The number of children in the Massachusetts State Foster System has risen dramatically in the last five years.
A shortage of homes leaves the State struggling to keep up with placement demands.
Many children in the system aren’t able or willing to share intimate details with their foster parents, and the State provides inadequate professional help for the emotional trauma many of the children are struggling with.
Many families are pulling out of the system because they feel the state hasn’t provided them with the resources they need to adequately care for these children.
You can read Part one of this series, detailing interviews with some of DCF’s ongoing caseworkers, here.
Shortly after I put out a call to speak to social workers currently working for the Department of Children and Families, messages starting rolling in. “Do you just want to speak to social workers?” I started to see flooding in my inbox, “What about Foster Parents?”
And what about them? We focus on the workers, and speculate as to whether or not they do an adequate job. We focus on the parents, and condemn them for not doing their job at all. We focus on the little lives that become casualty to a complicated and bogged down system, like Jeremiah Oliver and Avalena Conway-Coxon, who became the poster children for a system charged with protecting the Commonwealth’s most vulnerable children, and seemingly, failing to do so.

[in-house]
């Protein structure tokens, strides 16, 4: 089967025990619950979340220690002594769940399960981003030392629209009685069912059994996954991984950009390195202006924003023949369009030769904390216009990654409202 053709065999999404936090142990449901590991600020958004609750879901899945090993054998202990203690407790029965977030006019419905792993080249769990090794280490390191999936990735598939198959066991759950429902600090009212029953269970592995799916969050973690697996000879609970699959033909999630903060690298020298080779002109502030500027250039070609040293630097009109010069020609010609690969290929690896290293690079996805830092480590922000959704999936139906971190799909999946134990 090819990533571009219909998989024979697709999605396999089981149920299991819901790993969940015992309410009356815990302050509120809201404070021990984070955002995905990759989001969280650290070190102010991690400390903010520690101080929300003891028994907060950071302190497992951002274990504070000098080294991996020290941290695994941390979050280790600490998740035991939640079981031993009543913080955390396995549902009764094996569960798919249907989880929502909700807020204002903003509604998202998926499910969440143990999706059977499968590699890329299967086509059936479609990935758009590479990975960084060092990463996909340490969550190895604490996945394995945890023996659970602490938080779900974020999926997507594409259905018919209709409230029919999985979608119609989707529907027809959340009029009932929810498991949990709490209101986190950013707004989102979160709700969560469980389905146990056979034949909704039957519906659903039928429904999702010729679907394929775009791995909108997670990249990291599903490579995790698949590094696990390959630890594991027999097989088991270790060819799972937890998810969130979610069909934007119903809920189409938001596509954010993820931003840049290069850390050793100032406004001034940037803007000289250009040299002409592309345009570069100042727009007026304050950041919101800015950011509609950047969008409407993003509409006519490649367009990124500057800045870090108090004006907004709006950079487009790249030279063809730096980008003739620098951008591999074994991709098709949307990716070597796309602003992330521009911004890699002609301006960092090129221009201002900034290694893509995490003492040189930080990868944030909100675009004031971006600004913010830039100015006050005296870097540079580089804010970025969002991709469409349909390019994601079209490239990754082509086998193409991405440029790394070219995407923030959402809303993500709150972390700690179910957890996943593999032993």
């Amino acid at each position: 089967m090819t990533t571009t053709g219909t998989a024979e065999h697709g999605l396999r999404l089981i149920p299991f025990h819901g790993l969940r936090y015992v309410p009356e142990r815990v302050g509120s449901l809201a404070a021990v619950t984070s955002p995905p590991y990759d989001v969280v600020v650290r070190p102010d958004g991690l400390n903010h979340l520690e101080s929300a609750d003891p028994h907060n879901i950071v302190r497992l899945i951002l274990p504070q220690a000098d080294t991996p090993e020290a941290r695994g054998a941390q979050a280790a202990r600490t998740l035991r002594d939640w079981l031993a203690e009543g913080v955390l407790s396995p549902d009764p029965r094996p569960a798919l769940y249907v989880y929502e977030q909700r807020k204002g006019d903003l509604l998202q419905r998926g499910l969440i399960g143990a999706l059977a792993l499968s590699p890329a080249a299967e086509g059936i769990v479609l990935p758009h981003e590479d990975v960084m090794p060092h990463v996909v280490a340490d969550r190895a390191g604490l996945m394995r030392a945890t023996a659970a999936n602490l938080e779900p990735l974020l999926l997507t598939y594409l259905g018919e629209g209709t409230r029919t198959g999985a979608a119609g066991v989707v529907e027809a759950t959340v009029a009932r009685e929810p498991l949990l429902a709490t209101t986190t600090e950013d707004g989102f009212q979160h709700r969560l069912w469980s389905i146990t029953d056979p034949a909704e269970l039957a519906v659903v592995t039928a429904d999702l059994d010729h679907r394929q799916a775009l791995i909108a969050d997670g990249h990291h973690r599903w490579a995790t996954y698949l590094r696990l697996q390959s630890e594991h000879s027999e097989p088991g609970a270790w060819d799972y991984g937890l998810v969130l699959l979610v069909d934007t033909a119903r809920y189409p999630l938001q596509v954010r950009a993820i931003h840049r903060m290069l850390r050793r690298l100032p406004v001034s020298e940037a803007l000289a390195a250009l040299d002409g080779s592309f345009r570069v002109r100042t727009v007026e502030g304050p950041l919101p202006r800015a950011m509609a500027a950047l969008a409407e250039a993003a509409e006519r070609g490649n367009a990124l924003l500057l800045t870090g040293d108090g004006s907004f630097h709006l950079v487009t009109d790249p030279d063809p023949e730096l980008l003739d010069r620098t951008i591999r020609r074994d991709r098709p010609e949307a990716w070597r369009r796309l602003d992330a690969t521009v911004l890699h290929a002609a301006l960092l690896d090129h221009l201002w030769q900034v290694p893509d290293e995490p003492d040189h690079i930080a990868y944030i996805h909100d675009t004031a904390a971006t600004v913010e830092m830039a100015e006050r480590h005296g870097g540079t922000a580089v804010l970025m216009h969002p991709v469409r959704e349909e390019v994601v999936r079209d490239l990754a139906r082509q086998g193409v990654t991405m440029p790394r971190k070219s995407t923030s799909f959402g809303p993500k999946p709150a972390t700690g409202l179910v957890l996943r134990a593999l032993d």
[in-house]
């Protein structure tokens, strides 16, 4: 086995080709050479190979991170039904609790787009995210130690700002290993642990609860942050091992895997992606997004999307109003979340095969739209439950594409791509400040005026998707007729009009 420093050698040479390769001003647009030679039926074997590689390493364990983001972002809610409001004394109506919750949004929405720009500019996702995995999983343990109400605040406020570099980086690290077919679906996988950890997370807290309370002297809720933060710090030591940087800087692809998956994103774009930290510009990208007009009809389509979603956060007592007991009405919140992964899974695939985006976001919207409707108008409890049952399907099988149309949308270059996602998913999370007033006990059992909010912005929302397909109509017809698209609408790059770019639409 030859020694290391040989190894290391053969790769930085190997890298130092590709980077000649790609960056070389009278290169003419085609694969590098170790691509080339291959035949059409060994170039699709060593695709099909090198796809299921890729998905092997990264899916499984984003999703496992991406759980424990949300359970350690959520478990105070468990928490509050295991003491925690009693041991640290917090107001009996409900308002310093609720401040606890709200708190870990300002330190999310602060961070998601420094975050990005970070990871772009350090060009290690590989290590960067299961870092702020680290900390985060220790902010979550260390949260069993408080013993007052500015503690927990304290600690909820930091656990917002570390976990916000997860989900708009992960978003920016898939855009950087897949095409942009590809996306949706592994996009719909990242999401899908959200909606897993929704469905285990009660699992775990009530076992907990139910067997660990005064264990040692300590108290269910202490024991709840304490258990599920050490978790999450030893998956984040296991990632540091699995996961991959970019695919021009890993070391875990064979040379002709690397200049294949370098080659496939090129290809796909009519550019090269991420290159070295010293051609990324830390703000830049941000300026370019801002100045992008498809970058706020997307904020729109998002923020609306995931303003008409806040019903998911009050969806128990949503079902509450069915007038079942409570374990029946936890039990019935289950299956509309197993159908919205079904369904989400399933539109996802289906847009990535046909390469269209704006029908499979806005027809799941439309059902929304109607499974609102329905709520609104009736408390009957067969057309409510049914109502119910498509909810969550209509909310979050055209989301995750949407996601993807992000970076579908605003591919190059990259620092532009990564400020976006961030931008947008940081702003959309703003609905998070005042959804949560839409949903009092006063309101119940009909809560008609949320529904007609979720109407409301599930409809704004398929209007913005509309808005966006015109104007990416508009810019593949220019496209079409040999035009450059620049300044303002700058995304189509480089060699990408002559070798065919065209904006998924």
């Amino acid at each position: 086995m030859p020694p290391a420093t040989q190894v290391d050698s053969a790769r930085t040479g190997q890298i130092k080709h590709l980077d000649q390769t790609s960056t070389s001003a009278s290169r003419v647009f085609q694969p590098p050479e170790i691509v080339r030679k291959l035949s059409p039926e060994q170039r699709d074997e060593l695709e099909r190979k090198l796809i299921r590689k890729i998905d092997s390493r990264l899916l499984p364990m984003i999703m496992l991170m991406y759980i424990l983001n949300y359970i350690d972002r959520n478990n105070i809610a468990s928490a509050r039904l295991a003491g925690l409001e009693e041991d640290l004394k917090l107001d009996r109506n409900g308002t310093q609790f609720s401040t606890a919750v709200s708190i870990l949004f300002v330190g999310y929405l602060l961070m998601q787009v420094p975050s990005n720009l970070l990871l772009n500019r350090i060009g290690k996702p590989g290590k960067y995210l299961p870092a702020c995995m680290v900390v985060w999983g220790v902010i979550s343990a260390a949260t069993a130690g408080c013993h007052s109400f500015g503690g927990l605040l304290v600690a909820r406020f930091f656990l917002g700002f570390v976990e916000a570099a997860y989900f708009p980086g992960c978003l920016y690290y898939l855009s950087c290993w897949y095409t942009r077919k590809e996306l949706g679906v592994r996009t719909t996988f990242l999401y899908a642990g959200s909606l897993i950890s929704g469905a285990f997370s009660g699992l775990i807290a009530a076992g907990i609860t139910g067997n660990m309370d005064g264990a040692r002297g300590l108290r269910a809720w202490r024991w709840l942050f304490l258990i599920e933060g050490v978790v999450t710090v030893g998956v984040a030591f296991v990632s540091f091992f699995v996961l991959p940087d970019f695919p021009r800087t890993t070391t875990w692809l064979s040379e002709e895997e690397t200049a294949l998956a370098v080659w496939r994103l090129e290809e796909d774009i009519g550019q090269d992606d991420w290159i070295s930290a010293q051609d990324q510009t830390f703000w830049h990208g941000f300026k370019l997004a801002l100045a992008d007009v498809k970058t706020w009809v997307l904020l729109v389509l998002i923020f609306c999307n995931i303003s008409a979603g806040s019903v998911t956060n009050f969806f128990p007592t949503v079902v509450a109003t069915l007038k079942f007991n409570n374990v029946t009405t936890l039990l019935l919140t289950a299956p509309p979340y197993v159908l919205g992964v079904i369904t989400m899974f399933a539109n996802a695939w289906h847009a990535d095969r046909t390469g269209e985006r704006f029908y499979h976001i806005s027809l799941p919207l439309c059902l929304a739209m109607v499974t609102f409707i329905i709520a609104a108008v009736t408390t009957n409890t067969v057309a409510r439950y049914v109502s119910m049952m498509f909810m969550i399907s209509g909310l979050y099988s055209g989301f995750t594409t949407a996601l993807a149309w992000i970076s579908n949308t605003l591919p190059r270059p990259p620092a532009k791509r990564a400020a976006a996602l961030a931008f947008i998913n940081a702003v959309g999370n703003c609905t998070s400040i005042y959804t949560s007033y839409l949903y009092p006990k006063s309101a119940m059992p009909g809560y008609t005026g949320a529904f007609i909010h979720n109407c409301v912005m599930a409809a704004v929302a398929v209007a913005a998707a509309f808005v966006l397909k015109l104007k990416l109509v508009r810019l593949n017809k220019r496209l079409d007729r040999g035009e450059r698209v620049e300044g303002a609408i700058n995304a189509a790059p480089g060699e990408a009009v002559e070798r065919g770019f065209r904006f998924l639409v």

But what about the foster parents?
“As a former foster child myself who now a licensed foster parent……I wish I picked a different career than the one I have because there are so many things I would change with DCF and the different offices if I was a higher power. Caring Social Workers come few and far between, I can say this from both sides of the spectrum,” one foster mother tells me, “Therapist are something that DCF could give a shit about. They place children in home to get them out of groups homes or away from a bad situation and just leave them to their own devices. I have waited up to 6 months before I could get a child to be accepted for therapy services. Sorry if my sentence run on, I am getting heated just thinking about these poor kids. 6 months is way too long when you have psychology physical and sexual abused children taken from the only thing they know and thrown into a group home and then placed again with a foster family.”